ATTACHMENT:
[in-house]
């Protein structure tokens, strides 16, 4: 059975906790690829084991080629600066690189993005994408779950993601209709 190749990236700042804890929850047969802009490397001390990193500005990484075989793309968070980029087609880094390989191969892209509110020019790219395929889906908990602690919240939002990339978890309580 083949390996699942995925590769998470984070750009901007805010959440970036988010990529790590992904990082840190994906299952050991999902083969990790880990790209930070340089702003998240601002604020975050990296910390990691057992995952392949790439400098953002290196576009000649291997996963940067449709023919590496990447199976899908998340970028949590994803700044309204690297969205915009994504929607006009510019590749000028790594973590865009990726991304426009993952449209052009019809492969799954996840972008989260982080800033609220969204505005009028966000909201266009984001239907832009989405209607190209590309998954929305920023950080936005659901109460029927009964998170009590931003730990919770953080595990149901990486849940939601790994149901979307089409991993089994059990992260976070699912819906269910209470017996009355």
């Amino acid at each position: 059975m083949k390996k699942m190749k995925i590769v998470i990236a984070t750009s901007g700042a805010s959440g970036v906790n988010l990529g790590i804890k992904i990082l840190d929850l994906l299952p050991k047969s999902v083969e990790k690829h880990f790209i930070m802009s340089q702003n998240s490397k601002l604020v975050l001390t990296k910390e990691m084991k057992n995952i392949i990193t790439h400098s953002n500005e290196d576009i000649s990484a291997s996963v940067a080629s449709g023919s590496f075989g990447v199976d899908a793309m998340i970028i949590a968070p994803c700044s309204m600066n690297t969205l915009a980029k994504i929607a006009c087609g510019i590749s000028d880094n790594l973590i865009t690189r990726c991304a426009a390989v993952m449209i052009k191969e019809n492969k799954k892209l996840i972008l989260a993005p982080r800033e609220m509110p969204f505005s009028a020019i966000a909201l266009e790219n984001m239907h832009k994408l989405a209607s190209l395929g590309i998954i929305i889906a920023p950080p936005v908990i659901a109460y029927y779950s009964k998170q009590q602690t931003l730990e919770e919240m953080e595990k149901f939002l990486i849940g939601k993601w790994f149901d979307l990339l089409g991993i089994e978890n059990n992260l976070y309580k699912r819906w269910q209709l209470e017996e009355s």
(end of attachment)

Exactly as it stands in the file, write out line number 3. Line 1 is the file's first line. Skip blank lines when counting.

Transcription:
């Amino acid at each position: 059975m083949k390996k699942m190749k995925i590769v998470i990236a984070t750009s901007g700042a805010s959440g970036v906790n988010l990529g790590i804890k992904i990082l840190d929850l994906l299952p050991k047969s999902v083969e990790k690829h880990f790209i930070m802009s340089q702003n998240s490397k601002l604020v975050l001390t990296k910390e990691m084991k057992n995952i392949i990193t790439h400098s953002n500005e290196d576009i000649s990484a291997s996963v940067a080629s449709g023919s590496f075989g990447v199976d899908a793309m998340i970028i949590a968070p994803c700044s309204m600066n690297t969205l915009a980029k994504i929607a006009c087609g510019i590749s000028d880094n790594l973590i865009t690189r990726c991304a426009a390989v993952m449209i052009k191969e019809n492969k799954k892209l996840i972008l989260a993005p982080r800033e609220m509110p969204f505005s009028a020019i966000a909201l266009e790219n984001m239907h832009k994408l989405a209607s190209l395929g590309i998954i929305i889906a920023p950080p936005v908990i659901a109460y029927y779950s009964k998170q009590q602690t931003l730990e919770e919240m953080e595990k149901f939002l990486i849940g939601k993601w790994f149901d979307l990339l089409g991993i089994e978890n059990n992260l976070y309580k699912r819906w269910q209709l209470e017996e009355s």